Garbage cans crammed full of gift wrap and plastic packing materials are recurring reminders of the waste tied to holidays.

Garbage cans crammed full of gift wrap and plastic packing materials are recurring reminders of the waste tied to holidays.

Recycling takes a bite out of all that trash but isn't the ultimate solution, says Rhianna Simes, coordinator of the Jackson County Master Recycler Program.

"In order to reduce waste, it really needs to start at the point of purchase," Simes says.

Simes and Master Recycler program volunteers on Dec. 8 will demonstrate ways to reduce waste through more careful holiday buying, decorating and entertaining while demonstrating a few hands-on craft projects that are easy on the environment and the pocketbook. The first-time class builds on local participation in this month's Plastic Round-up and a tighter economy, Simes says.

"I think it's going to happen anyway because of the economic times," she says.

While lessons in frugality are fresh for many families and older generations, in particular, the season has a way of making consumers forget those values, Simes says.

"This time of year comes, and it just all goes out the window," she says. "It's like they get so afraid that they won't have something to give that they don't realize what they're giving."

Simes urges people to visualize the life cycle of a gift, including how it will be used, for how long and whether it can be repaired if broken. Simes and other waste-reduction experts advocate spending a little bit more to buy a higher-quality item that will last longer. Technology fads and things that run on electricity should be avoided, Simes says.

"Is this something that's going to be thrown away?," she asks. "Is it going to be obsolete?"

Better choices are gifts that can be used up, like food and beverages, and gift cards for goods, services and activities, such as restaurant meals, spa treatments or movie passes, Simes says. Certificates for food and gas certainly are appreciated during a time of year when many families overextend themselves, she adds.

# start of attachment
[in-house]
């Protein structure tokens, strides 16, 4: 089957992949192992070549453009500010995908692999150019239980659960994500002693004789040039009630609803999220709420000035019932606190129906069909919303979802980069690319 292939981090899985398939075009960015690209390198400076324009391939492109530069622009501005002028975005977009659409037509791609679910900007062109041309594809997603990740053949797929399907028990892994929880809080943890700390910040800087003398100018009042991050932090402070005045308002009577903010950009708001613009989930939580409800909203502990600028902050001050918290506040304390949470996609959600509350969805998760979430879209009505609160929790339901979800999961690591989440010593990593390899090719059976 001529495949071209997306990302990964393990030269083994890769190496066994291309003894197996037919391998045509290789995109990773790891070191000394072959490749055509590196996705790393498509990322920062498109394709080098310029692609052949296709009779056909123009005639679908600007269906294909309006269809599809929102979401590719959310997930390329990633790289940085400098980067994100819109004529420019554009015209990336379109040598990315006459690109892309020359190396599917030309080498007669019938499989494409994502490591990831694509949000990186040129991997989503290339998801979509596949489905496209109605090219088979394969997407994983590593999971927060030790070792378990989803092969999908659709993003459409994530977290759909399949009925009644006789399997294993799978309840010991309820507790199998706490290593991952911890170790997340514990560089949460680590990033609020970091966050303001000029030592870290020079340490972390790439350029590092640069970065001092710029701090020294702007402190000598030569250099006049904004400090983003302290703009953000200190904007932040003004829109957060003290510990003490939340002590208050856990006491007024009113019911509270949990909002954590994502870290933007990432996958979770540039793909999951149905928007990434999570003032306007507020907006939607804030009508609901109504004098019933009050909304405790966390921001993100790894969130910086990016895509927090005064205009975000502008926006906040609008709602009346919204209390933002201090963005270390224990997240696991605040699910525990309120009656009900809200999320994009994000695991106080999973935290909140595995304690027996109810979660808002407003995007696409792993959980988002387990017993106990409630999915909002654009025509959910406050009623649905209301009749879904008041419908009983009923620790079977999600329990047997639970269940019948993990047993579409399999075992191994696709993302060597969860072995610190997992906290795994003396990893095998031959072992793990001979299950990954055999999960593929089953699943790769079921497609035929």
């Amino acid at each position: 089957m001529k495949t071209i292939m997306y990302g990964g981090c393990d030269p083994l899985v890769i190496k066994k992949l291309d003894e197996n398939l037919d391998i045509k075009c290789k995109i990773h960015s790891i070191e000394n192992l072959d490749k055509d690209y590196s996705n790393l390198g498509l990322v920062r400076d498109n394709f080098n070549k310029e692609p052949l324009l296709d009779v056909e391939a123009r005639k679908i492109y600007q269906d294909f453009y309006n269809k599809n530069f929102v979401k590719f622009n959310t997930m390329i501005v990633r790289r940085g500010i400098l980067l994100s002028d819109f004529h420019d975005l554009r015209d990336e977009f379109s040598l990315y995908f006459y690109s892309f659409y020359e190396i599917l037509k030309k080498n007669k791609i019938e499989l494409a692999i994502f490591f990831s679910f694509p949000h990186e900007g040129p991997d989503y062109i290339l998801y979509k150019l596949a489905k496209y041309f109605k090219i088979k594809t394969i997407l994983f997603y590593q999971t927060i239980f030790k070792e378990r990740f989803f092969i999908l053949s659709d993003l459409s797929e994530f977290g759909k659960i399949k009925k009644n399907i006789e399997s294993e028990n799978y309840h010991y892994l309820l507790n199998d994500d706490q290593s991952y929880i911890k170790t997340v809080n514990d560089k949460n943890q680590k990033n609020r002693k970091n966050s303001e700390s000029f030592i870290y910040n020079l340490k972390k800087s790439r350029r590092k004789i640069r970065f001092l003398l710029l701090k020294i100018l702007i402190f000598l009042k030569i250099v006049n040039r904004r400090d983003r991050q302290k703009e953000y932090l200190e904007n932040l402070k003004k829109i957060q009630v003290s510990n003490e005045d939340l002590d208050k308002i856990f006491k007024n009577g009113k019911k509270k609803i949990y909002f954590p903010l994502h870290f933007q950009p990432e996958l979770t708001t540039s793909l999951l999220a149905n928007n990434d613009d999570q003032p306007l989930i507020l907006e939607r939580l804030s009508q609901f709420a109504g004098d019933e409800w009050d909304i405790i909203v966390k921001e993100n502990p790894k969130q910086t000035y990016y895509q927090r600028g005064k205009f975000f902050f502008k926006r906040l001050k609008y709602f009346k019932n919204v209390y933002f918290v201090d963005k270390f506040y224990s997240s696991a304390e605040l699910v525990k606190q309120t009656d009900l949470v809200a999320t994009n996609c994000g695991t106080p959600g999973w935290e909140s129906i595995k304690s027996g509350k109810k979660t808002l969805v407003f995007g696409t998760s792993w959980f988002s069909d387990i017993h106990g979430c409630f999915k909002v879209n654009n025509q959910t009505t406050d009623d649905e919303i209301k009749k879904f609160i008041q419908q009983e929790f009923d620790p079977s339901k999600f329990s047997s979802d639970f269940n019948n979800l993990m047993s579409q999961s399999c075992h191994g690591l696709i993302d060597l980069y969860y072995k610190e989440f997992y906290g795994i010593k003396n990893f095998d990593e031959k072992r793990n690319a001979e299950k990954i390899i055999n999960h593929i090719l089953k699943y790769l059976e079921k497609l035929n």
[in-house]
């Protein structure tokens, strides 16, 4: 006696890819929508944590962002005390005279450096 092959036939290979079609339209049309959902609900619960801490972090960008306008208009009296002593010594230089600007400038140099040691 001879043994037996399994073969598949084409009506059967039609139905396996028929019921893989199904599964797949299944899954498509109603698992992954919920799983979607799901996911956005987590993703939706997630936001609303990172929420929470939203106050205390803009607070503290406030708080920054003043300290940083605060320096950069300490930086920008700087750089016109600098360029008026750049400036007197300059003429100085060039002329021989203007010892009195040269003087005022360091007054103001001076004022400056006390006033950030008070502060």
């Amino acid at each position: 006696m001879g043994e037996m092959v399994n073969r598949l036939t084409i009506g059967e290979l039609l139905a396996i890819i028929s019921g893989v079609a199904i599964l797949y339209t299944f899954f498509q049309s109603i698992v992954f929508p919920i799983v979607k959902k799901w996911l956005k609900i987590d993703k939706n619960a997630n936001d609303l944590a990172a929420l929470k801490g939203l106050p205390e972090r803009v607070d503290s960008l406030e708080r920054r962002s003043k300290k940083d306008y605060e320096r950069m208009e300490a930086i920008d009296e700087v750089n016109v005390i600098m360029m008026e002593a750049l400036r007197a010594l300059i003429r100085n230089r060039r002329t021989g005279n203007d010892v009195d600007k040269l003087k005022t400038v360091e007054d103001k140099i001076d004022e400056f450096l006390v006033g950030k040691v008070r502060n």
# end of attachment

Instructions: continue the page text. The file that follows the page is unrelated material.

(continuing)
"People feel like gift cards are so impersonal, but I kind of think gift cards should make a comeback," Simes says, adding that the giver is "providing real-life assistance instead of clutter."

Because gift cards require little to no wrapping, they combat paper waste. Using magazine pages, kids' artwork and paper bags as wrapping paper saves money and room in the recycling bin. But givers who think outside the box look to tea towels, scarves and other durable items for adornment.

"It becomes a gift, as well," says Lara Knackstedt, a master recycler and Jacksonville resident.

This year, Knackstedt plans to use thin, compact, reusable shopping bags for wrapping presents, prompting recipients to be more environmentally conscious at the store. Reusable water bottles, travel mugs, cloth napkins, compost bins, even stocking stuffers of compact fluorescent light bulbs and rechargeable batteries, are ideal gifts for friends and family who yearn to be more eco-friendly, local experts say.

"No matter what you're purchasing, there's probably a 'greener' option," says Paige Prewett, program coordinator for the Jackson County Smart Business Program.

Don't be afraid to promote a "greener" holiday, either. Remind guests to bring potluck dishes in reusable containers and choose durable plates and cutlery instead of disposable ones. The class will incorporate more ideas from an earlier workshop on hosting "zero-waste" events.

"As people get stressed, they tend to go with what's easiest "¦ and there's a lot of paper plates," Knackstedt says.

Decorations fashioned from natural materials that can be composted are ideal, Simes says. And instead of cutting a live Christmas tree, start a new tradition by planting one in a large pot, keeping it outside all year and then bringing it inside for the holiday, Prewett says.

"It grows with your family."

Reach reporter Sarah Lemon at 776-4487, or e-mail slemon@mailtribune.com.